Long-term outcome of children with cerebral palsy undergoing selective dorsal rhizotomy
The overall aim of the thesis was to describe long-term development of functional outcomes in children with cerebral palsy undergoing selective dorsal rhizotomy (SDR) combined with physiotherapy and to evaluate measures used in follow-up. Five years after SDR muscle tone was reduced, passive range of motion (PROM) increased in hip, knee and foot, gross motor function measured by the Gross Motor Function Measure (GMFM) improved as well as functional performance and independence by the Pediatric Evaluation Disability Inventory. SDR was safe and effective. Combined with physiotherapy, SDR provided lasting functional benefits (Paper I). In Paper II the amount and types of orthopaedic surgery five years after SDR were analyzed. Subtalar arthrodesis, achilles and adductor tendon lengthening were the most frequent operations, 42% of the children had undergone orthopaedic surgery. In Paper III the longitudinal construct validity (LCV) of different GMFM scores was studied. Large Effect Size and Standardized Response Mean at 12 months were seen for GMFM-88 and GMFM-66 scores at later follow-ups. All scores showed large LCV during the 5-year follow-up. Changes in gait pattern in three dimensional gait analyses during 5 years were shown by Gait Profile Score and Movement Assessment Profile. The instruments were found to be useful for longitudinal studies (Paper IV). Changes in functional outcomes between pre- and 10 years after SDR were described and factors explaining the changes were identified. Muscle tone was reduced, PROM was similar to preoperative measurements and GMFM-66 improved. Changes were related to levels of severity and age (Paper V).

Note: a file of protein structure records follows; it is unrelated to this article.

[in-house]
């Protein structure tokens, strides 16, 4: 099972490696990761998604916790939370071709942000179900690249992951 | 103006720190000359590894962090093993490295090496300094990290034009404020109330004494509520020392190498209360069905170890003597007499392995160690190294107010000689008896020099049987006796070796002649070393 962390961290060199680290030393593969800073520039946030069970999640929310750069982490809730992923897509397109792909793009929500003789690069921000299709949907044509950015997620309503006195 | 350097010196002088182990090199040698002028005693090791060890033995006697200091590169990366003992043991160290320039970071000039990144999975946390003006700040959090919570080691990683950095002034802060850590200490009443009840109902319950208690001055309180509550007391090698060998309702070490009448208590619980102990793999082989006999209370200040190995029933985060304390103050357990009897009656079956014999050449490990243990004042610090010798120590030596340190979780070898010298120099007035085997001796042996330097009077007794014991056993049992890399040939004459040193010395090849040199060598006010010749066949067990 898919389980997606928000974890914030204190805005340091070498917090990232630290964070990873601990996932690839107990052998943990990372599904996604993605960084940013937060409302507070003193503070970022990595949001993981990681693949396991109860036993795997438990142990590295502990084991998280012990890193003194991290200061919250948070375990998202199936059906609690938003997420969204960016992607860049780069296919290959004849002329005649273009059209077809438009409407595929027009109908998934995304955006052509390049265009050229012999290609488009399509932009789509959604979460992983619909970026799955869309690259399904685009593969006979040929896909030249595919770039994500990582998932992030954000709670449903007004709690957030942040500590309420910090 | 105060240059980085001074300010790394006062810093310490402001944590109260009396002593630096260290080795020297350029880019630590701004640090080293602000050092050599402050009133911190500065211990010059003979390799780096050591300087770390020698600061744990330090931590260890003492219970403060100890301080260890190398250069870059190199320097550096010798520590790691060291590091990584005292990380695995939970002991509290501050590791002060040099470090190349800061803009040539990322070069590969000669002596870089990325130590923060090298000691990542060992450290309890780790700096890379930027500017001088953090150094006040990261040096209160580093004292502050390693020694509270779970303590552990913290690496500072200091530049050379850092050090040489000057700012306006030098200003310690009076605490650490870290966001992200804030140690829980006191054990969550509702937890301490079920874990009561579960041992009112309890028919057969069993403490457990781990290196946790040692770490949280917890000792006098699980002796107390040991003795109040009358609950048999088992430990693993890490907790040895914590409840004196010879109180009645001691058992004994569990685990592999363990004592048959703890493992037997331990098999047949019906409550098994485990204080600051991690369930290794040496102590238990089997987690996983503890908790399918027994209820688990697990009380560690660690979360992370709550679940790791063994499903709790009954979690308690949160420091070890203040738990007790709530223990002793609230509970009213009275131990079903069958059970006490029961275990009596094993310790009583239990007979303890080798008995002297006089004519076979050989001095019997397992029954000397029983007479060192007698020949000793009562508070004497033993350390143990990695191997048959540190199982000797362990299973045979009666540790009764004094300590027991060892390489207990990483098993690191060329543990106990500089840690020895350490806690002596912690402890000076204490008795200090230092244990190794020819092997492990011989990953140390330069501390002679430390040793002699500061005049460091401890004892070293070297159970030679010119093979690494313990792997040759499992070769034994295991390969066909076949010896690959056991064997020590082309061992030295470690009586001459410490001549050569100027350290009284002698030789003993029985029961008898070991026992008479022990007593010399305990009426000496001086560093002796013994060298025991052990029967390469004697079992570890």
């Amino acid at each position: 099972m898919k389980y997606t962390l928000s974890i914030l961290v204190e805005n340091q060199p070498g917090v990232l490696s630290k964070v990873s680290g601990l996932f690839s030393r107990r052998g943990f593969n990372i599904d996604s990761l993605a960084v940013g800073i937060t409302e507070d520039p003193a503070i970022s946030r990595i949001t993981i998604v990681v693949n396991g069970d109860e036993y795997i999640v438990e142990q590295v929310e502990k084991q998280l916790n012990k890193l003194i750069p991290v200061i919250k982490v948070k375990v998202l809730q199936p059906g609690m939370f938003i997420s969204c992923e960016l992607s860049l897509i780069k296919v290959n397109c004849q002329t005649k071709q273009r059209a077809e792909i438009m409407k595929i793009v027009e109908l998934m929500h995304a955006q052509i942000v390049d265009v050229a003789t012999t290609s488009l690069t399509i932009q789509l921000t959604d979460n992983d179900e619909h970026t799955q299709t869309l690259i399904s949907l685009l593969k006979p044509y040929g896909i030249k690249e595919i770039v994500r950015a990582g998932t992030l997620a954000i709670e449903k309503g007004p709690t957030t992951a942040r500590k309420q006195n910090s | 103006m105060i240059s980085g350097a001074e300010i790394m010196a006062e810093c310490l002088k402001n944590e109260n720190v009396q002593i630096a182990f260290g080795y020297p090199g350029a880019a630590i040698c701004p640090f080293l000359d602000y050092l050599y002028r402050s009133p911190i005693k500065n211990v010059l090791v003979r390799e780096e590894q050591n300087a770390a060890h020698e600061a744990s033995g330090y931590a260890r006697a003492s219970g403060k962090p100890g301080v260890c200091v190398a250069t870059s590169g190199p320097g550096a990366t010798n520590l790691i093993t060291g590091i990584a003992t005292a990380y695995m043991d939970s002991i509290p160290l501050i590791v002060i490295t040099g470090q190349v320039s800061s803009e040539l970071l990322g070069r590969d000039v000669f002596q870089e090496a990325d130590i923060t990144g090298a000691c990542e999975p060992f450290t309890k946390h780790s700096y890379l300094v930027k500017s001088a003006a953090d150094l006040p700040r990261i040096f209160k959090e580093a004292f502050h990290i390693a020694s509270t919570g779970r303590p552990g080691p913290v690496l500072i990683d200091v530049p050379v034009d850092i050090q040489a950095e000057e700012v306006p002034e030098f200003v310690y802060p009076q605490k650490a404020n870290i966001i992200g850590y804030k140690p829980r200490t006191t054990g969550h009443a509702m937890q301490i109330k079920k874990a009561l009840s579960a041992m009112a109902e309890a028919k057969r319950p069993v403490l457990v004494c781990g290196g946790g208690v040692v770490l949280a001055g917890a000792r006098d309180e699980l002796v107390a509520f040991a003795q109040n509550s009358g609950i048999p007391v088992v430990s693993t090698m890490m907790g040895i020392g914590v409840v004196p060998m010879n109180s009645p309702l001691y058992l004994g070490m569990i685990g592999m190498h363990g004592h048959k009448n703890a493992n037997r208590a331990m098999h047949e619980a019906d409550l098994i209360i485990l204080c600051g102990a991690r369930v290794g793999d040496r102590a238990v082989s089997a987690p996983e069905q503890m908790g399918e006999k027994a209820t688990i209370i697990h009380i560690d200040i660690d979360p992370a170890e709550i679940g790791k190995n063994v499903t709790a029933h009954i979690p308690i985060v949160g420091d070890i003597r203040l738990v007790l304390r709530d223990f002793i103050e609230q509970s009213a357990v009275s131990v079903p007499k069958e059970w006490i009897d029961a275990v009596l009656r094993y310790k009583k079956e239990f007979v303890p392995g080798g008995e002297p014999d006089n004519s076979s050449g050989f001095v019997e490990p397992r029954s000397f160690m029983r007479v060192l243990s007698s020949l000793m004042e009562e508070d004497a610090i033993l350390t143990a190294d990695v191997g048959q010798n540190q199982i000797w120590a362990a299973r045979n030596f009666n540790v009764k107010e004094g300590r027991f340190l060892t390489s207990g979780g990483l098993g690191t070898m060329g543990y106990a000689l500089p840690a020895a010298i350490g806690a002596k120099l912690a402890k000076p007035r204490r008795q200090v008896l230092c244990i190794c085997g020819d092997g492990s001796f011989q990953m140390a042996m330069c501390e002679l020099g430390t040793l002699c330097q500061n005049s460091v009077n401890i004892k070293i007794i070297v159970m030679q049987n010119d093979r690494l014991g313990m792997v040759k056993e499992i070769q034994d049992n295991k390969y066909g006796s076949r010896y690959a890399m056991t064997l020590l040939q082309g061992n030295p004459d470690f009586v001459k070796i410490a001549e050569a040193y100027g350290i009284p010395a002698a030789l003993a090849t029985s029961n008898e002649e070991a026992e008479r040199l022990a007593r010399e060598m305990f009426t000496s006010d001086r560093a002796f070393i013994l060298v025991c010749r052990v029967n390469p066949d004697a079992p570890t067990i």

Source Type:Doctoral Dissertation
Keywords:MEDICINE; outcomes; selective dorsal rhizotomy; long-term follow-up; Cerebral palsy; children; function; physiotherapy
Date of Publication:01/01/2010